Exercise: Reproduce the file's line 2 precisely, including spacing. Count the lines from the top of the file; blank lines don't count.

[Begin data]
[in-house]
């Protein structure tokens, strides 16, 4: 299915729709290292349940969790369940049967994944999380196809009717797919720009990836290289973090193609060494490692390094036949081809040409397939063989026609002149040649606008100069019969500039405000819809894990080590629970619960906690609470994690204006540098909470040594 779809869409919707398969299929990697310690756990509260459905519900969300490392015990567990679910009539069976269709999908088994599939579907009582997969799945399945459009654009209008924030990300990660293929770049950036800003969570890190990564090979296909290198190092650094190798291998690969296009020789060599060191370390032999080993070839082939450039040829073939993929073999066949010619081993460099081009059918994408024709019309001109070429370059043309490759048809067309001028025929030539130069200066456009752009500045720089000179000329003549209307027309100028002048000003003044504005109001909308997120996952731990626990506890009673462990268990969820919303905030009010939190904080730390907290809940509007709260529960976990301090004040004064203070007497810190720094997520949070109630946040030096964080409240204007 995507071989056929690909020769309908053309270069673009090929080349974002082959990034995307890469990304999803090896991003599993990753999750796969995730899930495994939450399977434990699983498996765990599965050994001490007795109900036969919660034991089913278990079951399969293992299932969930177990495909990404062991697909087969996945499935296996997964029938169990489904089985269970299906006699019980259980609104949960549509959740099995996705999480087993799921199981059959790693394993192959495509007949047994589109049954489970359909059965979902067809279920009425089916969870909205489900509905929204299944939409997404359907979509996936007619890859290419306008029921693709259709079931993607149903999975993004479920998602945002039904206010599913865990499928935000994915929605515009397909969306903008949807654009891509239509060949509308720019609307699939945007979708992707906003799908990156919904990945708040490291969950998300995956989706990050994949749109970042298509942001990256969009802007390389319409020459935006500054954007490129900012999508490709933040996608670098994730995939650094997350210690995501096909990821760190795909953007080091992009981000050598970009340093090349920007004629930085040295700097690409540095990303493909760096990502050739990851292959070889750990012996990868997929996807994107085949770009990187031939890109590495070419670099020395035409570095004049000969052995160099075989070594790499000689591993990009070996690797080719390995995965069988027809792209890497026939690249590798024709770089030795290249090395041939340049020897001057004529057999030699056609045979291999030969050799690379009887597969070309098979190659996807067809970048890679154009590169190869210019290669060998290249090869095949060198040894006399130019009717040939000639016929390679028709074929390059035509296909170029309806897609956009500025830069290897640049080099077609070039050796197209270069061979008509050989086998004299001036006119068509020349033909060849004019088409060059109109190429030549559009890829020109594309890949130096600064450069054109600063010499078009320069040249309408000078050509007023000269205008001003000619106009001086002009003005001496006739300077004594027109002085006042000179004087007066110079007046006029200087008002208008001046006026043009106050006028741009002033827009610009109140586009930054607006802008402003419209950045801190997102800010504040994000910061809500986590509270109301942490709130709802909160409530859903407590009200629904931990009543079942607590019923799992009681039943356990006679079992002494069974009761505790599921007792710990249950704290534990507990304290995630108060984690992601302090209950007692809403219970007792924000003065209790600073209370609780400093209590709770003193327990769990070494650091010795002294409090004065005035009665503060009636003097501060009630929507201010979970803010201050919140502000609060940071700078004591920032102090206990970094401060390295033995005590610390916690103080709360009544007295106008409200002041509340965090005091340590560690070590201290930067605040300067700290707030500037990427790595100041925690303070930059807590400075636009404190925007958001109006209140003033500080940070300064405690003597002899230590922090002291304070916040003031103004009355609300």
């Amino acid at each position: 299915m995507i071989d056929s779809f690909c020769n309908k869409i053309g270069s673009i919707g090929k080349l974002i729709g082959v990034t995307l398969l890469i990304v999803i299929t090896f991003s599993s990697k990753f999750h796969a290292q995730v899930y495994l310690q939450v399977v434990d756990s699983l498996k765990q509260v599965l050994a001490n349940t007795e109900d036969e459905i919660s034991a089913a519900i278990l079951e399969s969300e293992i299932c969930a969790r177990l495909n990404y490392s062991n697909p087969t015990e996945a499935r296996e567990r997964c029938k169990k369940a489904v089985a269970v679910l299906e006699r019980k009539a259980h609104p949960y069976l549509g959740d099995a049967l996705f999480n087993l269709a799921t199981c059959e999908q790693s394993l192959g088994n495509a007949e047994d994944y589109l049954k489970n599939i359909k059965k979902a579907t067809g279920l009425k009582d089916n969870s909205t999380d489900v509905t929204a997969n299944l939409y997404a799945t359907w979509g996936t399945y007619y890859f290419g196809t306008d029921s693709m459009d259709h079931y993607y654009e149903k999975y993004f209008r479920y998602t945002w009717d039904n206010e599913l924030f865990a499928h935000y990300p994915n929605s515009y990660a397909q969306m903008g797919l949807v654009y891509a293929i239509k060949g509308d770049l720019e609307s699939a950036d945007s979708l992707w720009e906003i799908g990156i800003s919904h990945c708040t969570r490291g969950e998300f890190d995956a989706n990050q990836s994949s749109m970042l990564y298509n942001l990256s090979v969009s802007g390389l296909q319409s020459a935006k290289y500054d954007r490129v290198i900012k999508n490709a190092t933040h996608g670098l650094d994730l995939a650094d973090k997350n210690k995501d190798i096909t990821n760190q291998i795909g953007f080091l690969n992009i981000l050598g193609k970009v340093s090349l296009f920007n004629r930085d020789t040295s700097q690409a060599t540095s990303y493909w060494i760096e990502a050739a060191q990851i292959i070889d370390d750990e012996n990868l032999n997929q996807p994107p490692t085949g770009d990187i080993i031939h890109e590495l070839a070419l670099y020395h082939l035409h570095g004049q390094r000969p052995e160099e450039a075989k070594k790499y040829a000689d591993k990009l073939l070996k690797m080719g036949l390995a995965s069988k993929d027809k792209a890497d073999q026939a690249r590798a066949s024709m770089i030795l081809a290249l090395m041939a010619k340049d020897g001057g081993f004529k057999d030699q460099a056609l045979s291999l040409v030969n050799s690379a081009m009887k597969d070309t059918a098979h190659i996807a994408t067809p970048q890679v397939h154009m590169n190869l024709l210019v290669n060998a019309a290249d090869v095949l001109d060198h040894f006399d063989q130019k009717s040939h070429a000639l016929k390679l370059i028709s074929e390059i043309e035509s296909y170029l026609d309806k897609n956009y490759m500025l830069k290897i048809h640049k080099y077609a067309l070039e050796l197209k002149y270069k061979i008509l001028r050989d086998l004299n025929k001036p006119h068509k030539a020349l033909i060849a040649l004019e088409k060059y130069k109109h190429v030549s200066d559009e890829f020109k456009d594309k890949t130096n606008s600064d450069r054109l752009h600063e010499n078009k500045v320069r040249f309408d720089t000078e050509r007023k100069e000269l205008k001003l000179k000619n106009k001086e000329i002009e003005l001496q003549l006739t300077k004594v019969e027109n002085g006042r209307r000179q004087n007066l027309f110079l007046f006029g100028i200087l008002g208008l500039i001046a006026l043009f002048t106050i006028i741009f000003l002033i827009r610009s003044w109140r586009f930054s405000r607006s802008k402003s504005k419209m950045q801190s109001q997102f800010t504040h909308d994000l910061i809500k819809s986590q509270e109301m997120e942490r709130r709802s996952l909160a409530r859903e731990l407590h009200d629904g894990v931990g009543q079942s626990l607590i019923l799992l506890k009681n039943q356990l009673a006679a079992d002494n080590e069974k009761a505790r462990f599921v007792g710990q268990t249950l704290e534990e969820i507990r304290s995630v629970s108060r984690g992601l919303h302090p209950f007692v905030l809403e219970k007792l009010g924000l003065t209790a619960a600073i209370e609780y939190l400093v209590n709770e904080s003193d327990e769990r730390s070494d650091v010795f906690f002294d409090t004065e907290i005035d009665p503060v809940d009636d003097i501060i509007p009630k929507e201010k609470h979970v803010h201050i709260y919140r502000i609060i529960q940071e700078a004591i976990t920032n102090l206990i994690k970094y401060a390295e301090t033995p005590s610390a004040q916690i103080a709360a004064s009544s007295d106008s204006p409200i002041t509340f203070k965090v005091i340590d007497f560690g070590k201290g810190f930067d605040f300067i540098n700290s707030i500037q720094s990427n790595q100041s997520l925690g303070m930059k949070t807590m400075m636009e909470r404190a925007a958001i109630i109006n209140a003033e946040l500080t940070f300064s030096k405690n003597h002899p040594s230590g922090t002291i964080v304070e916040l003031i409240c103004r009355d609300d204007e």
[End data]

């Protein structure tokens, strides 16, 4: 299915729709290292349940969790369940049967994944999380196809009717797919720009990836290289973090193609060494490692390094036949081809040409397939063989026609002149040649606008100069019969500039405000819809894990080590629970619960906690609470994690204006540098909470040594 779809869409919707398969299929990697310690756990509260459905519900969300490392015990567990679910009539069976269709999908088994599939579907009582997969799945399945459009654009209008924030990300990660293929770049950036800003969570890190990564090979296909290198190092650094190798291998690969296009020789060599060191370390032999080993070839082939450039040829073939993929073999066949010619081993460099081009059918994408024709019309001109070429370059043309490759048809067309001028025929030539130069200066456009752009500045720089000179000329003549209307027309100028002048000003003044504005109001909308997120996952731990626990506890009673462990268990969820919303905030009010939190904080730390907290809940509007709260529960976990301090004040004064203070007497810190720094997520949070109630946040030096964080409240204007 995507071989056929690909020769309908053309270069673009090929080349974002082959990034995307890469990304999803090896991003599993990753999750796969995730899930495994939450399977434990699983498996765990599965050994001490007795109900036969919660034991089913278990079951399969293992299932969930177990495909990404062991697909087969996945499935296996997964029938169990489904089985269970299906006699019980259980609104949960549509959740099995996705999480087993799921199981059959790693394993192959495509007949047994589109049954489970359909059965979902067809279920009425089916969870909205489900509905929204299944939409997404359907979509996936007619890859290419306008029921693709259709079931993607149903999975993004479920998602945002039904206010599913865990499928935000994915929605515009397909969306903008949807654009891509239509060949509308720019609307699939945007979708992707906003799908990156919904990945708040490291969950998300995956989706990050994949749109970042298509942001990256969009802007390389319409020459935006500054954007490129900012999508490709933040996608670098994730995939650094997350210690995501096909990821760190795909953007080091992009981000050598970009340093090349920007004629930085040295700097690409540095990303493909760096990502050739990851292959070889750990012996990868997929996807994107085949770009990187031939890109590495070419670099020395035409570095004049000969052995160099075989070594790499000689591993990009070996690797080719390995995965069988027809792209890497026939690249590798024709770089030795290249090395041939340049020897001057004529057999030699056609045979291999030969050799690379009887597969070309098979190659996807067809970048890679154009590169190869210019290669060998290249090869095949060198040894006399130019009717040939000639016929390679028709074929390059035509296909170029309806897609956009500025830069290897640049080099077609070039050796197209270069061979008509050989086998004299001036006119068509020349033909060849004019088409060059109109190429030549559009890829020109594309890949130096600064450069054109600063010499078009320069040249309408000078050509007023000269205008001003000619106009001086002009003005001496006739300077004594027109002085006042000179004087007066110079007046006029200087008002208008001046006026043009106050006028741009002033827009610009109140586009930054607006802008402003419209950045801190997102800010504040994000910061809500986590509270109301942490709130709802909160409530859903407590009200629904931990009543079942607590019923799992009681039943356990006679079992002494069974009761505790599921007792710990249950704290534990507990304290995630108060984690992601302090209950007692809403219970007792924000003065209790600073209370609780400093209590709770003193327990769990070494650091010795002294409090004065005035009665503060009636003097501060009630929507201010979970803010201050919140502000609060940071700078004591920032102090206990970094401060390295033995005590610390916690103080709360009544007295106008409200002041509340965090005091340590560690070590201290930067605040300067700290707030500037990427790595100041925690303070930059807590400075636009404190925007958001109006209140003033500080940070300064405690003597002899230590922090002291304070916040003031103004009355609300």